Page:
"But did you win?", he persisted.
"In my own way, I did", I assured him. "I did not think I could finish and yet I did. To me, that is winning."

The next day, I showed him the photograph of Dennis Ndisso, the Kenyan who won the race in a time half an hour less than I would take to run half the distance. He looked at the man for a few minutes, then said, "He looks like the man with the Golden Shoe (Usain Bolt, who blazed the tracks in the last Olympics)". I had to admit that there was some similarity. "He won the race. And you also ran the same race?", he asked eyes wide with surprise.
"Yes", I told him. I even saw him, and clapped when he passed by (the elite atheletes started an hour after us mortals did, and he passed us within 30 minutes of starting).
"You ran the same race as him?"
The hug my son gave me said it all. Even at six, he now understands there are many types of winners, and that his mother too was one of them.

When I thought about it, I realised my friend was right. "Not winning does not take away anything from the achievement - which loser seems to signify!" Not winning is just a different type of winning.

Monday, January 18, 2010

Is there a choice?

12:45 pm. The race was officially over. It was arguably the hottest day of the season. The sun was beating down mercilessly. The water-stations had run dry. Most people had dropped out when the finish vehicle passed by half an hour ago. We were on Marine Drive plodding towards the finish-line. A group of policemen standing by the side of the road, facing each other in two parallel lines. Race over, they were perhaps having a review session. I made to walk around them, but the policeman nearest me indicated with a wave of his hand that he wanted me to walk through the tunnel they had made.
It was a surreal experience- thirty men in uniform clapping in unison as I passed between them. “Race khatam ho gaya par aap chal rahen hain. Hamara salam/ The race is over, and you haven’t given up. We salute you”, they told us.
That spontaneous gesture summed up the marathon for me. It is not about winning or losing. It is not about beating your previous time. It has nothing to do with the other person’s time. It is about having the courage to start, and about having the will to finish.

When I signed up for the race in July, I knew I was just not ready for it physically. But I had six months to get there. When I got back to running after my hysterectomy, I realised I had lost most of the stamina I had carefully built up over the years. Running became a priority for me, and by December, I was as fit as I had ever been- the marathon seemed doable. But I hadn’t counted on that puny little virus that wrecked havoc within my body. When I was having trouble climbing stairs, the full marathon seemed almost impossible.

And yet, there I was at Azad Maidan before sunrise on Sunday morning, with 3,000 people as insane as I am. No matter how many times you do it, the adrenaline surge of those minutes just before and after the start of the race remains just the same. With everyone else, I started running, and kept running for a couple of kilometers, before I started feeling breathless. Eventually, I settled on a run-walk routine that I knew could see me through to the finish in just below the stipulated six hours.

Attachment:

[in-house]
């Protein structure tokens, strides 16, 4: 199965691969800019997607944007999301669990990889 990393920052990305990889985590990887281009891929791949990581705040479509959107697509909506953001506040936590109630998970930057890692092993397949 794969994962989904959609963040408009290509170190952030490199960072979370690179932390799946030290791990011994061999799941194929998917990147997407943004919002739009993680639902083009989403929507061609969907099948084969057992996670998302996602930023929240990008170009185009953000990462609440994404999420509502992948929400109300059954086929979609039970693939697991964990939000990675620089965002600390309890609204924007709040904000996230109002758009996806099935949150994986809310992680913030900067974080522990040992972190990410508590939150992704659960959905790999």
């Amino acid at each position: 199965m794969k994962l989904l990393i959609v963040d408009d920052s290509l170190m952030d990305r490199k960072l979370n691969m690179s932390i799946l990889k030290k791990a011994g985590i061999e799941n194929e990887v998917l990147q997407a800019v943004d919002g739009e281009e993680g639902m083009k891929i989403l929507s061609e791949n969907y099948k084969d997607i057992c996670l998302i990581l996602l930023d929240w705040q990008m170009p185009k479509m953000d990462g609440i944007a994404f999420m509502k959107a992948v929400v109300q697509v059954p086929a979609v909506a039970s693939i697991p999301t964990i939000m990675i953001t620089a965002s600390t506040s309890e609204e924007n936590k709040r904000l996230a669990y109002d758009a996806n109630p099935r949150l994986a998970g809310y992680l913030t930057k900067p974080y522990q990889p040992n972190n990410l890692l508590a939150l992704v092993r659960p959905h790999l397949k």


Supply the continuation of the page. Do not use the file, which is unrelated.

By Chowpathy, we started seeing the first of the half-marathoners in the last leg of their race. On the Peddar Road flyover, I saw two half-marathoners keeping a steady pace. Something seemed different, and when I looked closely, I noticed that one of the runners was visually impaired and the other was guiding him with what looked like a leash.
Running itself can be full of pitfalls for the visually impaired, and this runner was among the top twenty in his race. “Nothing is Impossible. Impossible is Nothing” finally took on a meaning no amount of advertising could convey.

The elite athletes overtook us at the start of the Worli Seaface – in thirty minutes, they had covered a distance I was struggling to complete in three times that time. The runners from Kenya and Ethopia are poetry in motion, and this time, I was not only sharing a track with them, I was running the same race. Humbling thought that!

I was doing good time, and reached the 14 kilometer mark almost 15 minutes before my target time. but then the heat started getting to me. By the 18 kilometer mark, I knew I was in trouble, and by the time I reached the 21 kilometer mark, I realised that if I wanted to finish the race, I would have to adopt a very different strategy. Stopped running, and concentrated on setting a brisk pace walking. I was tempted to stop at the medical station before getting onto the Sealink, but resisted the temptation- I was not in any serious difficulty, and saw no point in making a halt.

The Sealink proved to be a killer. Five kilometers of the unrelenting sun, without even the hint of a breeze. No water stations. Definitely no stations offering energy
drinks. A policeman gave me a sip of water from his personal stores, but there was no other relief. I had been looking forward to running on the Sealink, but when I think about it, all I remember is the white median line on which I marched for nearly an hour.

With only a third of the race to go, I found myself part of a loosely strung out group of people in various stages of collapse, none of whom had any chance of crossing the finish line before the race got over.